Abel had faith when he gave an offering to God, and God accepted his offering. Noah had faith. He believed God when God told him to build an ark to rescue his family. 

Abraham had faith when God called him to leave his home. Abraham’s wife Sarah had faith when she trusted God to give her a family even though she was too old to have children. Isaac, Jacob, Joseph, and Moses had faith too. Rahab had faith when she hid the Israelite spies in Jericho. 

All of these people trusted God, and so did many others. Having faith was not easy. Many suffered, and they died before God’s greatest promise—the arrival of Jesus—came true, but they believed that God had a wonderful plan. God was pleased with them because they trusted Him.

This week, share the examples of these heroes of faith to help your kids understand faith in action. We can and should learn from these examples; that is why God gave them to us in Hebrews 11. However, emphasize that every person in this list was a sinner in need of salvation. Each of these heroes needed a greater hero. Point your kids to Jesus, the perfect hero who rescues us from sin.

God kept His promise to send the Messiah—His own Son, Jesus—to rescue people from sin. Jesus is the true hero of the Bible. He gives us faith. We can look to Him because in Him, all of God’s promises will come true.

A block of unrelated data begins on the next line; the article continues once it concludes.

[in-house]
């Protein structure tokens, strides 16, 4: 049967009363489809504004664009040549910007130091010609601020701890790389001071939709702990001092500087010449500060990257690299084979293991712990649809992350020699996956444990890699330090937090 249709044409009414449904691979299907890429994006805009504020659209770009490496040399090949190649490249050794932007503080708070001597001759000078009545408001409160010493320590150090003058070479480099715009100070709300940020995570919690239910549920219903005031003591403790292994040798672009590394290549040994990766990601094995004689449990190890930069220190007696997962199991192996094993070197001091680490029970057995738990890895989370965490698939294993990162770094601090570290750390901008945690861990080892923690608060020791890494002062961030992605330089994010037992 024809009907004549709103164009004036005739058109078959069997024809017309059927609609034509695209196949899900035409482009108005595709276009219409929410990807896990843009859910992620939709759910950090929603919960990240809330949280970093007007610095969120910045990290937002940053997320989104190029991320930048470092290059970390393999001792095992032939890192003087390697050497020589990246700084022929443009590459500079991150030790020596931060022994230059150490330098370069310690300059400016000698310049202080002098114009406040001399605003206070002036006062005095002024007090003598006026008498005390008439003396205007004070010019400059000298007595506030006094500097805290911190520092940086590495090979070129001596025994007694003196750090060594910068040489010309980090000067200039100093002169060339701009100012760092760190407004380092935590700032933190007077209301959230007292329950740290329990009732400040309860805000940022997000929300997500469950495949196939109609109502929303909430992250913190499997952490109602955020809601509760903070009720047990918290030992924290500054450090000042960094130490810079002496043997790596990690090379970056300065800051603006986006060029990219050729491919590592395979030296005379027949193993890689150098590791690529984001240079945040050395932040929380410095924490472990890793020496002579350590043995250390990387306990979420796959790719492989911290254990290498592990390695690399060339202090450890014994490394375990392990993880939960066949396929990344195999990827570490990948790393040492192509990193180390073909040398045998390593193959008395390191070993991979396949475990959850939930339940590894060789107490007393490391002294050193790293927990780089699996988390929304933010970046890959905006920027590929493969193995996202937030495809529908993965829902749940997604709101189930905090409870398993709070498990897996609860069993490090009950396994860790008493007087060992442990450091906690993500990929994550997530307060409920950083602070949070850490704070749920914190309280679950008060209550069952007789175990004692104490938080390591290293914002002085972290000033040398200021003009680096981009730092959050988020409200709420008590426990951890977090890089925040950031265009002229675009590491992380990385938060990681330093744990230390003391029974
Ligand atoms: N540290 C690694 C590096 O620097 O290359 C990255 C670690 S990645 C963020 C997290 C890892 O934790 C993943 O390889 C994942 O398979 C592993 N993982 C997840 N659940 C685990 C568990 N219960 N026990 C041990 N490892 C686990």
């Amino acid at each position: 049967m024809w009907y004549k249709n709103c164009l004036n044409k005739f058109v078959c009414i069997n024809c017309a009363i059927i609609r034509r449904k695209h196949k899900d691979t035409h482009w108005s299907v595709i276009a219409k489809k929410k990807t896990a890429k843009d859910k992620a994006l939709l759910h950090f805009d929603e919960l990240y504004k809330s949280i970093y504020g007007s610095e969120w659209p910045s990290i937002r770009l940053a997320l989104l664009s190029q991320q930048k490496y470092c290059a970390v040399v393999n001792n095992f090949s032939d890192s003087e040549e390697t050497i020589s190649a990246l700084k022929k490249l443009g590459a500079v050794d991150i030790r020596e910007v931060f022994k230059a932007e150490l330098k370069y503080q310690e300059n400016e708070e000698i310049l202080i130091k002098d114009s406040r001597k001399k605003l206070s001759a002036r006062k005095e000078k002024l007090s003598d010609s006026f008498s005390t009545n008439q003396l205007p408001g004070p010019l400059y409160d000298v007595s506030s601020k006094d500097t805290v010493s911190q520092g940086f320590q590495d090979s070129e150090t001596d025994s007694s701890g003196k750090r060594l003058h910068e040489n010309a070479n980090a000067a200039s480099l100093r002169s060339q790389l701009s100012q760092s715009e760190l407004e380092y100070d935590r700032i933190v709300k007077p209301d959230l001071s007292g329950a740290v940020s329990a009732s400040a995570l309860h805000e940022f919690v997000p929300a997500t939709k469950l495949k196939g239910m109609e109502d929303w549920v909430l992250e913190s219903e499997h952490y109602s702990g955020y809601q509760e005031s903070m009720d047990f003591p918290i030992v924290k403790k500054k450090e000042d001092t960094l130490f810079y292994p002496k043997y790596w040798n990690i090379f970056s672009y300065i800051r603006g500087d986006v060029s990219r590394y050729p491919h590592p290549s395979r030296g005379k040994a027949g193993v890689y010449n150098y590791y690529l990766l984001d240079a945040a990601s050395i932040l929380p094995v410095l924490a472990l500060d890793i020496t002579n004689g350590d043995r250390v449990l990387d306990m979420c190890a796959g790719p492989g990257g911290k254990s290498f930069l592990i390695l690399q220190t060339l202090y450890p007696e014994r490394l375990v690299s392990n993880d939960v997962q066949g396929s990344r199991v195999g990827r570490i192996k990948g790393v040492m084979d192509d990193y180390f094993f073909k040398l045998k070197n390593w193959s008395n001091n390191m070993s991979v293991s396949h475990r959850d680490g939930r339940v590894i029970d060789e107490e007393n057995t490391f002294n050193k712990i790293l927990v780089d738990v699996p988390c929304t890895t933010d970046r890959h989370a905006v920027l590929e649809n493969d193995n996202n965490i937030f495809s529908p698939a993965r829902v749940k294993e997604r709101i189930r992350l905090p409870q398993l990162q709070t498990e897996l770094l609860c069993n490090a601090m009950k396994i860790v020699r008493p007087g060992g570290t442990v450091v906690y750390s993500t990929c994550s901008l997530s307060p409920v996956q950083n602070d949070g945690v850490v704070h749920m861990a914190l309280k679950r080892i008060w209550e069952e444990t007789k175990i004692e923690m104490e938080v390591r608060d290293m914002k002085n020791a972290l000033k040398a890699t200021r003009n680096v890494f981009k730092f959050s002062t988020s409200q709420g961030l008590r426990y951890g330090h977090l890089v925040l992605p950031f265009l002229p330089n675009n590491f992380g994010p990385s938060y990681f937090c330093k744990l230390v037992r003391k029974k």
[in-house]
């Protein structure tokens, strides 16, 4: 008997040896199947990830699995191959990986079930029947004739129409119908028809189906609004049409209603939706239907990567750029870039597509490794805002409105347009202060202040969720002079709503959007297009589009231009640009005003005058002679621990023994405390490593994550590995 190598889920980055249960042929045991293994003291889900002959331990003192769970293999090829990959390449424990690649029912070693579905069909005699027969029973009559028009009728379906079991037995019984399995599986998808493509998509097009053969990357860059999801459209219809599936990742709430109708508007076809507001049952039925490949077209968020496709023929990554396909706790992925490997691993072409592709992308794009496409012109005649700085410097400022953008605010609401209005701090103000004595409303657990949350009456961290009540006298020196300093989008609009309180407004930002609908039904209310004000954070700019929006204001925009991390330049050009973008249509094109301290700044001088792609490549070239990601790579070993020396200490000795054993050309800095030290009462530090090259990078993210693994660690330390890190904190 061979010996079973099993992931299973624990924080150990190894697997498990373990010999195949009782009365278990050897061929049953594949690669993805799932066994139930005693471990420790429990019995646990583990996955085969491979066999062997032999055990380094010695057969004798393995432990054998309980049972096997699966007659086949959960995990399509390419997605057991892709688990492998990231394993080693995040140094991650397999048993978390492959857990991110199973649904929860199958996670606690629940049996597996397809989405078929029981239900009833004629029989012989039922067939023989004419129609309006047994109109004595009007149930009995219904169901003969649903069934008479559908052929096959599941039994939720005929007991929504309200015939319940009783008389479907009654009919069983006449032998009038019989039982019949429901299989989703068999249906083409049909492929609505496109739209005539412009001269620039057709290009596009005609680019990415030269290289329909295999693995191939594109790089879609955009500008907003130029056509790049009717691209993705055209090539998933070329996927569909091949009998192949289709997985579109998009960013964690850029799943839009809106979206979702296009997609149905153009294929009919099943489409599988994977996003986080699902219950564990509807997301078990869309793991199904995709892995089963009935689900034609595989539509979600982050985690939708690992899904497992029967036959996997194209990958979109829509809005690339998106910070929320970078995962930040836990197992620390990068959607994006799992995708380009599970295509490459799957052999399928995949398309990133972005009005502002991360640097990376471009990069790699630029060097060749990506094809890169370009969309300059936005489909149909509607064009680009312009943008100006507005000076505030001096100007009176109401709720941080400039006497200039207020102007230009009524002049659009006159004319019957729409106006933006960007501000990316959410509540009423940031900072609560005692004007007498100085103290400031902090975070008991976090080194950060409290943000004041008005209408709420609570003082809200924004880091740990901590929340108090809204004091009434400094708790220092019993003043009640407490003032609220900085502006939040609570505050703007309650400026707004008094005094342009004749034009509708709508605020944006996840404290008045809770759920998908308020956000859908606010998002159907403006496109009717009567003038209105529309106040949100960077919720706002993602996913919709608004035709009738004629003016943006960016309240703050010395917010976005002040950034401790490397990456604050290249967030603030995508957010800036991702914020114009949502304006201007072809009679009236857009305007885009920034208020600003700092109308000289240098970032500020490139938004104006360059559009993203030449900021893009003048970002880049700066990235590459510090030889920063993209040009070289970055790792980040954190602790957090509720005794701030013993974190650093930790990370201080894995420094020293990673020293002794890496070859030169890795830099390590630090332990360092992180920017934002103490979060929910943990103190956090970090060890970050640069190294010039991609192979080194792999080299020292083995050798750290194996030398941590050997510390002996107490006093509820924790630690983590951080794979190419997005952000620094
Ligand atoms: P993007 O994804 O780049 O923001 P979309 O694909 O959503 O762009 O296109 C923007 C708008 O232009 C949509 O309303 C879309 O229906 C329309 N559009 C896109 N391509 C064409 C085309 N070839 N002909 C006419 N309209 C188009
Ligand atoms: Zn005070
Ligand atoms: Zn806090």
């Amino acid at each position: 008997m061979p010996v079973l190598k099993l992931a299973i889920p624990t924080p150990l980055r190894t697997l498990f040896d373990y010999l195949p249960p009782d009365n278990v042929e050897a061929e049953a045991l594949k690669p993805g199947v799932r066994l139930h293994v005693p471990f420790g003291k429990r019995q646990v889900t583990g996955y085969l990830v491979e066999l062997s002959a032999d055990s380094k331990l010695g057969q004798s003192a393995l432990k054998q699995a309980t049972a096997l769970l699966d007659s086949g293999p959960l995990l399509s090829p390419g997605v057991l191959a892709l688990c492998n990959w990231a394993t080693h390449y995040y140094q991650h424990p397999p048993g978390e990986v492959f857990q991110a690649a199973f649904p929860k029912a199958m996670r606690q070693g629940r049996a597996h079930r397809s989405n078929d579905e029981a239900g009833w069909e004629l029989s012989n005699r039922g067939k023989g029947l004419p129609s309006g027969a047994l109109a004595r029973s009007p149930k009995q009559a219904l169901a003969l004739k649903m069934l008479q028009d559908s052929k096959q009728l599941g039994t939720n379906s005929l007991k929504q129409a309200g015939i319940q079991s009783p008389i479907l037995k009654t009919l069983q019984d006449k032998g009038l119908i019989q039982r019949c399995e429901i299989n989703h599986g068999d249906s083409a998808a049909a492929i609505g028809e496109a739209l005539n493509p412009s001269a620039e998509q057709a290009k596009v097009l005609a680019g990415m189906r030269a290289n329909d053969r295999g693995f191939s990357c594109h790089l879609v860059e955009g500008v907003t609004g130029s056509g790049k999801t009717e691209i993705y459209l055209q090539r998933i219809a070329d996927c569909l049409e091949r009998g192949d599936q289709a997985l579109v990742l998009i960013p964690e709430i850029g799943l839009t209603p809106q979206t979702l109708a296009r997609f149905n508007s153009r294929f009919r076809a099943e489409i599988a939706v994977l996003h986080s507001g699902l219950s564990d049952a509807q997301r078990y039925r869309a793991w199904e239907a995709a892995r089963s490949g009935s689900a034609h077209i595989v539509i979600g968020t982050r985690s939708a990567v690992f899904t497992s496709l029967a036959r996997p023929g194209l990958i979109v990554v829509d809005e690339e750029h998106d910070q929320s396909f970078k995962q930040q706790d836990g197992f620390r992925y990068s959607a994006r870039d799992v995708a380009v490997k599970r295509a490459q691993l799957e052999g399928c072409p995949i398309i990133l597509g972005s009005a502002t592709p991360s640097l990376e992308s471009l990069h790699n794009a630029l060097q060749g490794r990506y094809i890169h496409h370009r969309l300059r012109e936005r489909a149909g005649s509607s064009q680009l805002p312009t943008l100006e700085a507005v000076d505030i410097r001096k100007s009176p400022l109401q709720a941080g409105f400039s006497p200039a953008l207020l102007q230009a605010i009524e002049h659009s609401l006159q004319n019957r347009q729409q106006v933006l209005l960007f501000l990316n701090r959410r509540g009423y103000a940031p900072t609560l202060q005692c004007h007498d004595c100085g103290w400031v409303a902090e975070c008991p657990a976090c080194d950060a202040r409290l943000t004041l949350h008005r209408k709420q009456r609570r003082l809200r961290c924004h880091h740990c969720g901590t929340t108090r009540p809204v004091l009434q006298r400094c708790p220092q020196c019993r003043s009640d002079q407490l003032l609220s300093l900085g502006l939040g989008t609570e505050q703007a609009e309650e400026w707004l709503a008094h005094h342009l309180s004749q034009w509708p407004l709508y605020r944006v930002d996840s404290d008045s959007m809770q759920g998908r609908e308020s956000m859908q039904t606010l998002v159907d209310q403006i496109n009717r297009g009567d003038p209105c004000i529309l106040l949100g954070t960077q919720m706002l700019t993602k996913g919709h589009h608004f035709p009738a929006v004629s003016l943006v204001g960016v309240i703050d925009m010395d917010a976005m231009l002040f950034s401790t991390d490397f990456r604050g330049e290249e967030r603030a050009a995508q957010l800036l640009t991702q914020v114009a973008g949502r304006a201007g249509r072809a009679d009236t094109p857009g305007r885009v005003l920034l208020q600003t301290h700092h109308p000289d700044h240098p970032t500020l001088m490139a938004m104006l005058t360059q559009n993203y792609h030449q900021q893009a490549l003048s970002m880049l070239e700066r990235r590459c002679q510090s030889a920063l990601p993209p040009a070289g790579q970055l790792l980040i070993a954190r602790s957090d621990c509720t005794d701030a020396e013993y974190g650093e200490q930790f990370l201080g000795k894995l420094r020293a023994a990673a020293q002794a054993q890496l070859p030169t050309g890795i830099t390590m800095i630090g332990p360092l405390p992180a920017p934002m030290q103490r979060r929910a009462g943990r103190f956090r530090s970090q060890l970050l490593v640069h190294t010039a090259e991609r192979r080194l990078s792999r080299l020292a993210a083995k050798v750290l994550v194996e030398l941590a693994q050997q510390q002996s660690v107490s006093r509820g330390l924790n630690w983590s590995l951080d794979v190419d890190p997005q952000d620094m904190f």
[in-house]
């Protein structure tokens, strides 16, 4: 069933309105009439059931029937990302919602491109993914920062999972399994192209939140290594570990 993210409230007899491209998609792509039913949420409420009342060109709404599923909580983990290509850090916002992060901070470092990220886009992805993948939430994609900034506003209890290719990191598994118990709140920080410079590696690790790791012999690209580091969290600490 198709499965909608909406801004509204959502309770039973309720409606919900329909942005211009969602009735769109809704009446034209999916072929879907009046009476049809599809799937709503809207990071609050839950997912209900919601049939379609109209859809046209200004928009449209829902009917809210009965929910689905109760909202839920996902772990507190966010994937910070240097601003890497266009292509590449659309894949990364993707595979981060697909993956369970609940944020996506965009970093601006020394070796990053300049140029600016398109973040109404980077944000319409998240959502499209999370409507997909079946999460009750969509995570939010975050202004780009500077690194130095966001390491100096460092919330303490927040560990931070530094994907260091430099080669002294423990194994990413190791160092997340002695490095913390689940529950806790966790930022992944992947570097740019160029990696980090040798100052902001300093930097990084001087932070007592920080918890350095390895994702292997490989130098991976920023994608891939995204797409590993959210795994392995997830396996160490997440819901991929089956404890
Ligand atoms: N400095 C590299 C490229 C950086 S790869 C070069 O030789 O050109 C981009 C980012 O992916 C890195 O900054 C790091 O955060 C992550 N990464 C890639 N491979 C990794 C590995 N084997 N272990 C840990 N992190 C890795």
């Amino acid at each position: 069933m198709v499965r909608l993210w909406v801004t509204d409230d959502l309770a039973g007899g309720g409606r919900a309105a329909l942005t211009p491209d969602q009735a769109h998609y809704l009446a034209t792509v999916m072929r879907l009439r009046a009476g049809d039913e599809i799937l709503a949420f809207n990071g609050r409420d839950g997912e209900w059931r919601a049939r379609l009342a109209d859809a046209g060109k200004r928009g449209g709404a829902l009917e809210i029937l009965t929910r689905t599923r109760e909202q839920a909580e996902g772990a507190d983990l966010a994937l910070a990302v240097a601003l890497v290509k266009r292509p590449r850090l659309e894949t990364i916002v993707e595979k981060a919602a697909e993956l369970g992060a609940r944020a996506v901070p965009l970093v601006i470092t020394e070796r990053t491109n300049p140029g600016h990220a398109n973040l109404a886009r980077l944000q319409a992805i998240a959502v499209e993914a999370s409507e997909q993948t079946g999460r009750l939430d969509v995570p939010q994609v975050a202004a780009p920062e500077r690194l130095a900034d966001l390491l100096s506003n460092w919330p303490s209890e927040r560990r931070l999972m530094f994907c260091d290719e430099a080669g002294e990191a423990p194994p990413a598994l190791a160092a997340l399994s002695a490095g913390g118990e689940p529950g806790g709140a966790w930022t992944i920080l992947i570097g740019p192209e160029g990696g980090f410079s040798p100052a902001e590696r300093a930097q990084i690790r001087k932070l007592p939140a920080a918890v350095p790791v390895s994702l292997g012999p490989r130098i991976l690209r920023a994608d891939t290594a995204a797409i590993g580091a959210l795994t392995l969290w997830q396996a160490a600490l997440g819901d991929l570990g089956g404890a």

Check this session’s Activity Page for ways to interact with the Bible content this week.

FAMILY STARTING POINTS 

  • Babies and Toddlers
    • ○ The good news is about Jesus.
    • ○ Jesus is the only true hero of the Bible.
    • ○ Faith is when you believe something that you have not seen.
    • ○ People in the Bible had faith in God.
    • ○ We have faith that God sent Jesus to rescue us.
  • Preschool
    • ○ People who love Jesus live by faith.
    • ○ What is the gospel? The gospel is the good news that God sent His Son, Jesus, into the world to rescue sinners.
  • Kids
    • ○ God works mightily through people who have faith in Him. 
    • ○ What is the gospel? The gospel is the good news that God sent His Son, Jesus, into the world to rescue sinners.
  • UNIT KEY PASSAGE
  • 1 Chronicles 16:31 
  • NEXT WEEK 
  • “Jesus’ Crucifixion and Resurrection” (Matthew 26–28; John 20)

Jesus is Better

Sunday, March 21, 2021

Hebrews was a letter written to encourage believers to not only stand strong in their faith, but also to grow in their faith. More than anything else, though, the writer of Hebrews preached the superiority of Jesus: Jesus was present at the creation of the world. He is the heir of all things and God spoke to the people through Him.

Because the writer of Hebrews was writing to a mostly Jewish audience, he used the history and heroes of the Old Testament to show how Jesus fulfilled all of God’s promises to send a Messiah to save His people. As you introduce your kids to the Book of Hebrews, concentrate on a major theme found in chapters 1–8: Jesus is better.

Jesus is better than angels. He is the Son of God. He is better than Moses and the Mosaic covenant. Jesus completely fulfilled the covenant of the Old Testament; that made Jesus’ new covenant far better. Jesus is better than the tabernacle and the priests.